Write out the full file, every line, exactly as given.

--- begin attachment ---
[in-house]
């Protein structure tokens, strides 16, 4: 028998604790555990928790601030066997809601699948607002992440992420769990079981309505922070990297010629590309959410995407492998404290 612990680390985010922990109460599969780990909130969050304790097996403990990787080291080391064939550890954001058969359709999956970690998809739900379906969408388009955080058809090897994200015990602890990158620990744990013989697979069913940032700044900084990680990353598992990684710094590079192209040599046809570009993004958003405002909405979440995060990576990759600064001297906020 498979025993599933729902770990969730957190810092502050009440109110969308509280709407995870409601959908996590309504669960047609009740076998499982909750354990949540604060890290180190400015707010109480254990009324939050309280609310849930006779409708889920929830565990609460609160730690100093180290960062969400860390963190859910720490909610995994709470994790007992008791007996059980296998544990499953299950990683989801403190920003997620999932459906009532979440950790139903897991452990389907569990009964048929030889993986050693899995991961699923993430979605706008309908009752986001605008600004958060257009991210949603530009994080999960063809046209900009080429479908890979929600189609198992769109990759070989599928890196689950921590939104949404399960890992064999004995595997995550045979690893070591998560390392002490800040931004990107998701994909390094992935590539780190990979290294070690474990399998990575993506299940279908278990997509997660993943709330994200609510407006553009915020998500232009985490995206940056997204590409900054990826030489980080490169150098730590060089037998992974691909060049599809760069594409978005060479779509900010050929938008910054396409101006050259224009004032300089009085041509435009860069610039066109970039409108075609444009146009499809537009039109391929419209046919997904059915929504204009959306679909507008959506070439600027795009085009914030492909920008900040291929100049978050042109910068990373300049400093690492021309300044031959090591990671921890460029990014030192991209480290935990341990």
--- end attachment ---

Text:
[in-house]
């Protein structure tokens, strides 16, 4: 028998604790555990928790601030066997809601699948607002992440992420769990079981309505922070990297010629590309959410995407492998404290 612990680390985010922990109460599969780990909130969050304790097996403990990787080291080391064939550890954001058969359709999956970690998809739900379906969408388009955080058809090897994200015990602890990158620990744990013989697979069913940032700044900084990680990353598992990684710094590079192209040599046809570009993004958003405002909405979440995060990576990759600064001297906020 498979025993599933729902770990969730957190810092502050009440109110969308509280709407995870409601959908996590309504669960047609009740076998499982909750354990949540604060890290180190400015707010109480254990009324939050309280609310849930006779409708889920929830565990609460609160730690100093180290960062969400860390963190859910720490909610995994709470994790007992008791007996059980296998544990499953299950990683989801403190920003997620999932459906009532979440950790139903897991452990389907569990009964048929030889993986050693899995991961699923993430979605706008309908009752986001605008600004958060257009991210949603530009994080999960063809046209900009080429479908890979929600189609198992769109990759070989599928890196689950921590939104949404399960890992064999004995595997995550045979690893070591998560390392002490800040931004990107998701994909390094992935590539780190990979290294070690474990399998990575993506299940279908278990997509997660993943709330994200609510407006553009915020998500232009985490995206940056997204590409900054990826030489980080490169150098730590060089037998992974691909060049599809760069594409978005060479779509900010050929938008910054396409101006050259224009004032300089009085041509435009860069610039066109970039409108075609444009146009499809537009039109391929419209046919997904059915929504204009959306679909507008959506070439600027795009085009914030492909920008900040291929100049978050042109910068990373300049400093690492021309300044031959090591990671921890460029990014030192991209480290935990341990």